Reclaim Your Time

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September is a month when everything gears back up after the summer. Children don backpacks and return to school and grownups return to work, leaving the lazy days of vacation or long weekends behind.  Sports teams, clubs, committees, and professional organizations that may have suspended their meetings and practices over the summer are back in full swing.   Many people find the cooler temperatures invigorating and welcome the quicker pace.  But others feel like digging in their heels and stubbornly shouting “Whoa!” when they see how much is now on their plates.   If this latter description fits you even slightly, read on for some suggestions for reclaiming control over your time.

LOOK AT HOW YOU ARE SPENDING YOUR TIME—Here’s an eye-opening exercise I’ve used with many of my clients.  Make two pie charts (circles that you will divide into sections) next to each other and label one “Actual Day” and the other “Ideal Day.”   Divide and label the first circle into sections that represent how you allocate a typical day, (i.e. sleep, grooming, exercise, work, running errands, preparing and eating meals, TV/reading.)   Are you surprised by where your time goes?  Now segment the second circle according to how you’d prefer to spend your time.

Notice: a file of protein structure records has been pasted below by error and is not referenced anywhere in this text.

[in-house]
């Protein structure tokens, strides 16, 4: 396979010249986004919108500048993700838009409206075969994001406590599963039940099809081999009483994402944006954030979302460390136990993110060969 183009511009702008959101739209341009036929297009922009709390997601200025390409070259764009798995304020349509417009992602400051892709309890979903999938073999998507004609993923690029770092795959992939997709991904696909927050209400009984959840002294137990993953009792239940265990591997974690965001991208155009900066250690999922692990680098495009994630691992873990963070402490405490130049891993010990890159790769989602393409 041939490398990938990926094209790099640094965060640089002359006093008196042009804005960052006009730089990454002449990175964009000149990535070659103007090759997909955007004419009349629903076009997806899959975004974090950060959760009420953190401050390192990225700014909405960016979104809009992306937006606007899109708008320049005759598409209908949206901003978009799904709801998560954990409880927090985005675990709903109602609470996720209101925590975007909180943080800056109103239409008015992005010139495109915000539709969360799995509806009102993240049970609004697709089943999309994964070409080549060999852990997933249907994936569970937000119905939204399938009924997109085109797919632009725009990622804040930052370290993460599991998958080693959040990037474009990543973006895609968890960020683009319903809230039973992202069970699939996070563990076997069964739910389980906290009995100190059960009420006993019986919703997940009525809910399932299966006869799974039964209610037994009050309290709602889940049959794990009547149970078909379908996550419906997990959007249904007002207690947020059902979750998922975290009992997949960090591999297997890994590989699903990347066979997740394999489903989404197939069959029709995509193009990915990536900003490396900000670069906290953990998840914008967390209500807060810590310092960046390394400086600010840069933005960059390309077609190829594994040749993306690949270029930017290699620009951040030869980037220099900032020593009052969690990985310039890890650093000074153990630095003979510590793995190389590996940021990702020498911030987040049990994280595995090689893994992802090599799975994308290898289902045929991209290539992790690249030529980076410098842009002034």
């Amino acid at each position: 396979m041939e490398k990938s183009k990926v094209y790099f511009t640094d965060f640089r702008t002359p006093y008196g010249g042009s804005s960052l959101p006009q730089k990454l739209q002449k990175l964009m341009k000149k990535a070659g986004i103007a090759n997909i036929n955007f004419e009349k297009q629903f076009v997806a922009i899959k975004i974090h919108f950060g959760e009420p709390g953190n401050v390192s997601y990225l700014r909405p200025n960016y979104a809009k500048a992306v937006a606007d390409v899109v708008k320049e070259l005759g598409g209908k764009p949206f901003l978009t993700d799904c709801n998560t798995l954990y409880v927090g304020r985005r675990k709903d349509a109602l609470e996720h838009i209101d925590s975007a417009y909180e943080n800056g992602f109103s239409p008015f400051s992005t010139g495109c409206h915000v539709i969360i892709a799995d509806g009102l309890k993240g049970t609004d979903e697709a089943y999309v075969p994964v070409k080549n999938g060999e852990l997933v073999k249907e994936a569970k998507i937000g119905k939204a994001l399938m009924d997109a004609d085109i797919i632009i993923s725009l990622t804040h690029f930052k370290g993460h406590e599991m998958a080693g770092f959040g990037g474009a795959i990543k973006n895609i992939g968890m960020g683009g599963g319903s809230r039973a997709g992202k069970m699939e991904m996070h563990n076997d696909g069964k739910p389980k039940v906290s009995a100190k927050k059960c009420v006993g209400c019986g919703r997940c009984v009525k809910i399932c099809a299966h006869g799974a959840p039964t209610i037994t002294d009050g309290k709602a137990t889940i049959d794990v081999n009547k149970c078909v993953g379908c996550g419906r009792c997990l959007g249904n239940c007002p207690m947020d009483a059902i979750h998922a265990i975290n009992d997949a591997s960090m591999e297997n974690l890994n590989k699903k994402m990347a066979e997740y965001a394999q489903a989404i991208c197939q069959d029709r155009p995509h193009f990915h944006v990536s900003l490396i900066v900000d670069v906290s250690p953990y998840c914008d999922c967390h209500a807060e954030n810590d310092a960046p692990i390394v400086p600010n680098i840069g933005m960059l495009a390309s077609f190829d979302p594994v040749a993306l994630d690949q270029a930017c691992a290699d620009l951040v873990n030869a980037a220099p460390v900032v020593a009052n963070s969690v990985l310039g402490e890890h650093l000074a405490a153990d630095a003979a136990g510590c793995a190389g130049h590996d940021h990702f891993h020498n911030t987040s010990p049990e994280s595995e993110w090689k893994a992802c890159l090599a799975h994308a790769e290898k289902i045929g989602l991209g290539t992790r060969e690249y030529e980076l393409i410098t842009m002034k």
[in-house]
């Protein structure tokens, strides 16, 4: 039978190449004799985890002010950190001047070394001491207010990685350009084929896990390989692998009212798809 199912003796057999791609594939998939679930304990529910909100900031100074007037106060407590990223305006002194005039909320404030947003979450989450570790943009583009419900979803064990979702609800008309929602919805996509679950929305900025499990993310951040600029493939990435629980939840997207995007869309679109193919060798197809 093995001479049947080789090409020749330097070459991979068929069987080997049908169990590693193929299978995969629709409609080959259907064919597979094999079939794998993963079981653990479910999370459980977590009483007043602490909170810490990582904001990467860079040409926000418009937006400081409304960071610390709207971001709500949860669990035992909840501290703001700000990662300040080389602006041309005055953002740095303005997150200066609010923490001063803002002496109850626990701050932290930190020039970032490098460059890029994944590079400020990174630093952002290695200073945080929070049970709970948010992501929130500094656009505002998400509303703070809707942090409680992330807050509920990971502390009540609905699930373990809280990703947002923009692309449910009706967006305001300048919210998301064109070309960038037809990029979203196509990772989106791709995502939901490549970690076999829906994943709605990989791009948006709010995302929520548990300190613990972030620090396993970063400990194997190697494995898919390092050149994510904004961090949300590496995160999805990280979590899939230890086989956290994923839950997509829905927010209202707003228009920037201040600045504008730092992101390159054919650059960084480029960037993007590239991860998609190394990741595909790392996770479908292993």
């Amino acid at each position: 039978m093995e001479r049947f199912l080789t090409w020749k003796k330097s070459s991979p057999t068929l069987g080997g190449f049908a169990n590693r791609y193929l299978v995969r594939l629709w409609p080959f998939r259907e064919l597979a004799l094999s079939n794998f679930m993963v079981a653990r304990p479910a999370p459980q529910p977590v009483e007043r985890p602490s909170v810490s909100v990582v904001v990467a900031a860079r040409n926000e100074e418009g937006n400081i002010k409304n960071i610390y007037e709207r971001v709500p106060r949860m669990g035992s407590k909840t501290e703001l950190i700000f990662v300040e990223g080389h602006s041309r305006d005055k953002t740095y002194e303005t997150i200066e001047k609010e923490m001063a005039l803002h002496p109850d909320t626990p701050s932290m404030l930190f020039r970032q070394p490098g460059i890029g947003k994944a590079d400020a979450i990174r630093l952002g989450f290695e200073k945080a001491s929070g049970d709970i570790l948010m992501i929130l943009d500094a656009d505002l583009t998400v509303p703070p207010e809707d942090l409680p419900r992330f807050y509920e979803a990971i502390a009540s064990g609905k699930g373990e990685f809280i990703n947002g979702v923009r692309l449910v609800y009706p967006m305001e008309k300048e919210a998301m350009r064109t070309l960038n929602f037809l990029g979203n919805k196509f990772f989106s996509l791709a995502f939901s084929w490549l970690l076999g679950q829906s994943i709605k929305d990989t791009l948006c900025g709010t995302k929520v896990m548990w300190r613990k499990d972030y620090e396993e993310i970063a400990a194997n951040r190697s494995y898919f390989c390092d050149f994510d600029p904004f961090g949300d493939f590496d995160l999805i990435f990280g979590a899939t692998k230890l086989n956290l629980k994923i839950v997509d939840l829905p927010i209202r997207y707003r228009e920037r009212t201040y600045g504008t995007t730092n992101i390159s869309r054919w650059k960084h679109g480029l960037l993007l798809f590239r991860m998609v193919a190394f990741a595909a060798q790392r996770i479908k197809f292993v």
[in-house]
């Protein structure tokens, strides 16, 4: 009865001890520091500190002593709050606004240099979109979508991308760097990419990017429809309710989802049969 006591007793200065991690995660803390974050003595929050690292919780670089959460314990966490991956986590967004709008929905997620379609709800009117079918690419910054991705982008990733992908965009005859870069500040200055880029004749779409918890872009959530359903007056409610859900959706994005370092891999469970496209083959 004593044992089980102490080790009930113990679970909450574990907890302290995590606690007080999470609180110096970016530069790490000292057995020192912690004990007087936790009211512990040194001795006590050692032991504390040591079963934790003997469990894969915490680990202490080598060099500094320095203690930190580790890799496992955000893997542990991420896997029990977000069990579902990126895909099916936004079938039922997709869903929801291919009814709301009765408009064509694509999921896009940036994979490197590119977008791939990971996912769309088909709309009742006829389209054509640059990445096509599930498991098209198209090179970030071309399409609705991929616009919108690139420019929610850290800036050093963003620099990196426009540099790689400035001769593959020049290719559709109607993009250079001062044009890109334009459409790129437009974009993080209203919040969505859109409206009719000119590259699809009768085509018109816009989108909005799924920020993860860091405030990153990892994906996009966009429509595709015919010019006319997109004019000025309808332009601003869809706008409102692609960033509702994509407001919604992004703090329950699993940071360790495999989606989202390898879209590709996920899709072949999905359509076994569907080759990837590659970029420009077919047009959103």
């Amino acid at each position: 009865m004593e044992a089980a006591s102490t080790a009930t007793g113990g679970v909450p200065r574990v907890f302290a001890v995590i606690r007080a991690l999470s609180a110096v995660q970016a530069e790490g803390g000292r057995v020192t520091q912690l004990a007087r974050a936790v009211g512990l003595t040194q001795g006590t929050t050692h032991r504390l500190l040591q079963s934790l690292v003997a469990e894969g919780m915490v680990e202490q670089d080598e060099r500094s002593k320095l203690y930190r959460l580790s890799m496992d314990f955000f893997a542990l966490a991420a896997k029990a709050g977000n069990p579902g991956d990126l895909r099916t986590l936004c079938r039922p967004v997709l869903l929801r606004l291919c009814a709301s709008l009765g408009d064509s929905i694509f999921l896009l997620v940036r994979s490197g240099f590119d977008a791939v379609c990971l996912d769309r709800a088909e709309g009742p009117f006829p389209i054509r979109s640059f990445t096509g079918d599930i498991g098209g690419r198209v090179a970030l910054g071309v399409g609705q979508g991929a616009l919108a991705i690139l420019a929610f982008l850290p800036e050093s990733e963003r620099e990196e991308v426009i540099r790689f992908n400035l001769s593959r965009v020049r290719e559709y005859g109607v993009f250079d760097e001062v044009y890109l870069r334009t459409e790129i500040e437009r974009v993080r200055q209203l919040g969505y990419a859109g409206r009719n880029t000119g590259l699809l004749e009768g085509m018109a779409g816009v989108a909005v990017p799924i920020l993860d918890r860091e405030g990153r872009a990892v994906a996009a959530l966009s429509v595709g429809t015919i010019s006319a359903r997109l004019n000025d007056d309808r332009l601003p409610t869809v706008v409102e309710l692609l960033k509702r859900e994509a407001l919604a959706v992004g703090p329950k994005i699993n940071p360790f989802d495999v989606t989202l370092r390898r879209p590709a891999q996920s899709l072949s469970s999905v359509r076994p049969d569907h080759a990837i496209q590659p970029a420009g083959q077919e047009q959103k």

REEXAMINE YOUR PRIORITIES—What do you most want to devote your time and energy to at this point in your life?  Make a list and narrow down to the three to five things that are most important to you.  These are your top priorities.  Refer back to your “Actual Day” pie chart, to see how much of your time is engaged in activities that are important to you.   What steps could you take to make your days more reflective of your true priorities?

MAKE CHOICES BASED ON YOUR PRIORITIES
1. Set and stick to limits.  My limit is two meetings a week and, when my boys were in school, it was one sport per child per season.
2. Divide and conquer.  Have your spouse or a friend fill you in on what happened in a meeting.
3. Say no.  If it doesn’t fall into your top priorities, isn’t something you want to do, or if it would push you over the edge into overwhelm, say no to it.
4. Schedule what’s important. Treat family dinners or exercise sessions the same way you would a business meeting—enter them in your calendar and work around them.
5. Make adjustments as needed to make your life work for you.

We are each given 24 hours each day; choose wisely and most the most of every moment!